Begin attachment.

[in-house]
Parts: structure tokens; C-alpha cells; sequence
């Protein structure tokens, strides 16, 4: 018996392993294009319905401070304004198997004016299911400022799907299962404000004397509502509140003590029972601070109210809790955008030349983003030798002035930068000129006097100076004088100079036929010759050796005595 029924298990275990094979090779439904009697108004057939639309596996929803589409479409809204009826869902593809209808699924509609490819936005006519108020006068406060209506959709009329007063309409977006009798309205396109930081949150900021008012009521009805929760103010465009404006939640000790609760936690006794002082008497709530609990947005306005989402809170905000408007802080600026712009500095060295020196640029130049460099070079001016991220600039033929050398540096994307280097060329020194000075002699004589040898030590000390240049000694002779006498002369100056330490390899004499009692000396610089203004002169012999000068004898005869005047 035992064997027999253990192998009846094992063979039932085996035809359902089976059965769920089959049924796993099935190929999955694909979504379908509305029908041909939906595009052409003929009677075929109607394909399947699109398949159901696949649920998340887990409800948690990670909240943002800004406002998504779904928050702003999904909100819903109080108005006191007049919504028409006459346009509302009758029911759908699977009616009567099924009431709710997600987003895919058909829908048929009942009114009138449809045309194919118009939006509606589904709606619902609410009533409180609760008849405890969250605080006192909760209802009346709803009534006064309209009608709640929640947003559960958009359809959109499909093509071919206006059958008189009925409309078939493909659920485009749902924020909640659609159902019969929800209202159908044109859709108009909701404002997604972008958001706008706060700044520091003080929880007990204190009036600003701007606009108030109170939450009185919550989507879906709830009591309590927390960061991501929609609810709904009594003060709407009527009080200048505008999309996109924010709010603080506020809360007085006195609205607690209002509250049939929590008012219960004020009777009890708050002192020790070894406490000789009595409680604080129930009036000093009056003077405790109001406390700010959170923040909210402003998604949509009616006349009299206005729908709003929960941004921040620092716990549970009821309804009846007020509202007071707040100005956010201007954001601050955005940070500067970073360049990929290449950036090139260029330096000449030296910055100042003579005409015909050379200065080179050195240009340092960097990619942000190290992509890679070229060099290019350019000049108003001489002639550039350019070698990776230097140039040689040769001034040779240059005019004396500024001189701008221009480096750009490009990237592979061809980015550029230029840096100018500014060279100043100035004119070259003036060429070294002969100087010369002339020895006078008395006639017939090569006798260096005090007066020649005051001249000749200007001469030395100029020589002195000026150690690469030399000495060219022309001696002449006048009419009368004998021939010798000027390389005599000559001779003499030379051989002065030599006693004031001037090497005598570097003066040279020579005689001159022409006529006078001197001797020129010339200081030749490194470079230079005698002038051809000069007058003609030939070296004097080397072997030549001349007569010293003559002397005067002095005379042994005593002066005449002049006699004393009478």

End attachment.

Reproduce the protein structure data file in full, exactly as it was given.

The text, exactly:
[in-house]
Parts: structure tokens; C-alpha cells; sequence
């Protein structure tokens, strides 16, 4: 018996392993294009319905401070304004198997004016299911400022799907299962404000004397509502509140003590029972601070109210809790955008030349983003030798002035930068000129006097100076004088100079036929010759050796005595 029924298990275990094979090779439904009697108004057939639309596996929803589409479409809204009826869902593809209808699924509609490819936005006519108020006068406060209506959709009329007063309409977006009798309205396109930081949150900021008012009521009805929760103010465009404006939640000790609760936690006794002082008497709530609990947005306005989402809170905000408007802080600026712009500095060295020196640029130049460099070079001016991220600039033929050398540096994307280097060329020194000075002699004589040898030590000390240049000694002779006498002369100056330490390899004499009692000396610089203004002169012999000068004898005869005047 035992064997027999253990192998009846094992063979039932085996035809359902089976059965769920089959049924796993099935190929999955694909979504379908509305029908041909939906595009052409003929009677075929109607394909399947699109398949159901696949649920998340887990409800948690990670909240943002800004406002998504779904928050702003999904909100819903109080108005006191007049919504028409006459346009509302009758029911759908699977009616009567099924009431709710997600987003895919058909829908048929009942009114009138449809045309194919118009939006509606589904709606619902609410009533409180609760008849405890969250605080006192909760209802009346709803009534006064309209009608709640929640947003559960958009359809959109499909093509071919206006059958008189009925409309078939493909659920485009749902924020909640659609159902019969929800209202159908044109859709108009909701404002997604972008958001706008706060700044520091003080929880007990204190009036600003701007606009108030109170939450009185919550989507879906709830009591309590927390960061991501929609609810709904009594003060709407009527009080200048505008999309996109924010709010603080506020809360007085006195609205607690209002509250049939929590008012219960004020009777009890708050002192020790070894406490000789009595409680604080129930009036000093009056003077405790109001406390700010959170923040909210402003998604949509009616006349009299206005729908709003929960941004921040620092716990549970009821309804009846007020509202007071707040100005956010201007954001601050955005940070500067970073360049990929290449950036090139260029330096000449030296910055100042003579005409015909050379200065080179050195240009340092960097990619942000190290992509890679070229060099290019350019000049108003001489002639550039350019070698990776230097140039040689040769001034040779240059005019004396500024001189701008221009480096750009490009990237592979061809980015550029230029840096100018500014060279100043100035004119070259003036060429070294002969100087010369002339020895006078008395006639017939090569006798260096005090007066020649005051001249000749200007001469030395100029020589002195000026150690690469030399000495060219022309001696002449006048009419009368004998021939010798000027390389005599000559001779003499030379051989002065030599006693004031001037090497005598570097003066040279020579005689001159022409006529006078001197001797020129010339200081030749490194470079230079005698002038051809000069007058003609030939070296004097080397072997030549001349007569010293003559002397005067002095005379042994005593002066005449002049006699004393009478």